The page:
Document Type : Research Paper


1 Ph. D of Linguistics, University of Sistan and Baluchestan, Iran.

2 Professor of Linguistics, University of Sistan and Baluchestan, Iran.

3 Assistant Professor of Linguistics, University of Sistan and Baluchestan, Iran.

4 Associate Professor of Phycology, University of Sistan and Baluchestan, Iran.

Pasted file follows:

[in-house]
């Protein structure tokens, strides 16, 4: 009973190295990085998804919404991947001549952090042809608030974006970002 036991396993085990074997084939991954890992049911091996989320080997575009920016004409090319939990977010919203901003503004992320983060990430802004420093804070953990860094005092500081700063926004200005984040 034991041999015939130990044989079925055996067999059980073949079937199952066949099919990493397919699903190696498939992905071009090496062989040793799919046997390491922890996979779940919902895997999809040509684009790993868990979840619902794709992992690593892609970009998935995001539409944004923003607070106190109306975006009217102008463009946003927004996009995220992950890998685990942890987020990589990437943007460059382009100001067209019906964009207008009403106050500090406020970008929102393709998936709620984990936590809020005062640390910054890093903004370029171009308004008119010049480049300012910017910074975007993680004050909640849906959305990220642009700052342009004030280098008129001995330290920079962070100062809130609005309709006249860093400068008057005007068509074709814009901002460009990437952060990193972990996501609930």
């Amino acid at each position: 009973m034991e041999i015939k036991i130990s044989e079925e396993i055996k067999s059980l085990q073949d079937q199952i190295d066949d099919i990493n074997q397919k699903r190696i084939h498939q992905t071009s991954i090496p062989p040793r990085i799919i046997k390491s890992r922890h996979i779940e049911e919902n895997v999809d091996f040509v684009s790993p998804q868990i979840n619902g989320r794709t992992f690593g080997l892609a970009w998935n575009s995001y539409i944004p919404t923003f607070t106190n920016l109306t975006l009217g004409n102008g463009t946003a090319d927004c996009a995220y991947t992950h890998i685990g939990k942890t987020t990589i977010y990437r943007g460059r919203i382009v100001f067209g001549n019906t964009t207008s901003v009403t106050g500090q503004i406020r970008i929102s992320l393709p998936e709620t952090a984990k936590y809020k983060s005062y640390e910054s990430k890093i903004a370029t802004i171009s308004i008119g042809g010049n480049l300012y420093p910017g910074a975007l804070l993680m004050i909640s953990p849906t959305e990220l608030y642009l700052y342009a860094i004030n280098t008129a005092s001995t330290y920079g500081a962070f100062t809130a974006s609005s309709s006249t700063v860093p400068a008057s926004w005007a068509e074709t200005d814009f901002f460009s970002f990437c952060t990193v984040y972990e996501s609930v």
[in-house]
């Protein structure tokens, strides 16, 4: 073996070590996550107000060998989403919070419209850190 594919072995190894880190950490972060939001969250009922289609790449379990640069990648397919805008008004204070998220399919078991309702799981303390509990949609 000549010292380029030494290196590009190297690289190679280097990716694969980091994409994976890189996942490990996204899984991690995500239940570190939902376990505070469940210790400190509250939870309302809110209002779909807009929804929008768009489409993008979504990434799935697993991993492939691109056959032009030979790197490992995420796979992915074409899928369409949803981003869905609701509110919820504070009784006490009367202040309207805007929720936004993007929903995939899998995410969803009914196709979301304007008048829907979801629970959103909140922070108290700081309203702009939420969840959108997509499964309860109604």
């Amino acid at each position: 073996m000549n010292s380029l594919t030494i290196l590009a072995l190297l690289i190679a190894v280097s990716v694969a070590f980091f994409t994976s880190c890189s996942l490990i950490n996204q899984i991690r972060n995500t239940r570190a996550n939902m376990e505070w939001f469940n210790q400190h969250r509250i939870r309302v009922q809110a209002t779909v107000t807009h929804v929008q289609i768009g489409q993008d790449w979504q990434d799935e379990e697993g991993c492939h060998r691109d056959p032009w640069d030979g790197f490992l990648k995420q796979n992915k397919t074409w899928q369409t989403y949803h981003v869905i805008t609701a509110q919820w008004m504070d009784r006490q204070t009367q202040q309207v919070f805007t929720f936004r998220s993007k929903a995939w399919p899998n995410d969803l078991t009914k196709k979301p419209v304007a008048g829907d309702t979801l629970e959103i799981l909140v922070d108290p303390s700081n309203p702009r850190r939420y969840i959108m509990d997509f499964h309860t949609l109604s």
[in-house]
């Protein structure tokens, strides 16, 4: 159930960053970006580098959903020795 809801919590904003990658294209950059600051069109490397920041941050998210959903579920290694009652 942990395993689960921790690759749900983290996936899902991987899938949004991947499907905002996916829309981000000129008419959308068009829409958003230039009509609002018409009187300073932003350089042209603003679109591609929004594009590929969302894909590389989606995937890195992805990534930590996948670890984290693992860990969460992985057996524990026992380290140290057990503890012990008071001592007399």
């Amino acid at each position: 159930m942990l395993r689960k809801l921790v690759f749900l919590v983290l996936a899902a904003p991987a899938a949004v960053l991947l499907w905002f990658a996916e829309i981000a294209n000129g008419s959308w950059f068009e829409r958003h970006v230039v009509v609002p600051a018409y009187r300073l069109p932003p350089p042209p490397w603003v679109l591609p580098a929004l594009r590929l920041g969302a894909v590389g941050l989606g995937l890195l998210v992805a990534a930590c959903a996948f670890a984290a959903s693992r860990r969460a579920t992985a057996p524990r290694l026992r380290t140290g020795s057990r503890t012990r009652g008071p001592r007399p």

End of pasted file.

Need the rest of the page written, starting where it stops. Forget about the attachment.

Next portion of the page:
In different cultures, people use space to make linguistic representations of time. In general, there are two different approaches toward deictic time expressions: a Moving Time Metaphor and a Moving Ego Metaphor. In the Moving Time metaphor, time is conceived as moving forward, while in a Moving Ego Metaphor, a moving observer is conceptualized. The purpose of this research is to explore the effect of cultural artifacts on metaphorical comprehension of time expressions in Persian language. In this regard, following Duffy and Feist (2014), the present study was carried out based on the ambiguous question: Wednesday's Meeting suggested by McGlone and Harding (1998). The first experiment directly explores the relationship between responses to the Wednesday's Meeting question in two calendar and meta-language conditions. The second experiment examines the special cultural relations between space and time and the role of the Persian orthography direction in the time reasoning. In the third experiment, based on circular representations of time, the role of the analog clock in resolving the ambiguity is examined from the Noon's Meeting question. This was done by comparing the responses of the participants with the clockwise clock and counterclockwise clock. To this end, 40 Persian speakers were selected from the students of Sistan and Baluchestan University. Chi-square test (using SPSS software) was used for statistical analysis. The findings of this study show that the viewpoint of individuals about the motion of events in time is not only due to their experience in space movement, but also is rooted in their interactive patterns of cultural artifacts as well. In addition, the results show that in interpreting ambiguous metaphorical time expressions, individuals automatically access spatial representations of time and use them. The participants who encountered with reverse space-time mappings had an interference in their responses, reflected through their time reasoning. Consequently, they provide a more precise form of representations of time than merely symbolic speech. Hence, cultural artifacts play an important role in the cognitive process of embodiment, which not only help to recognize embodiment, but also affect it.


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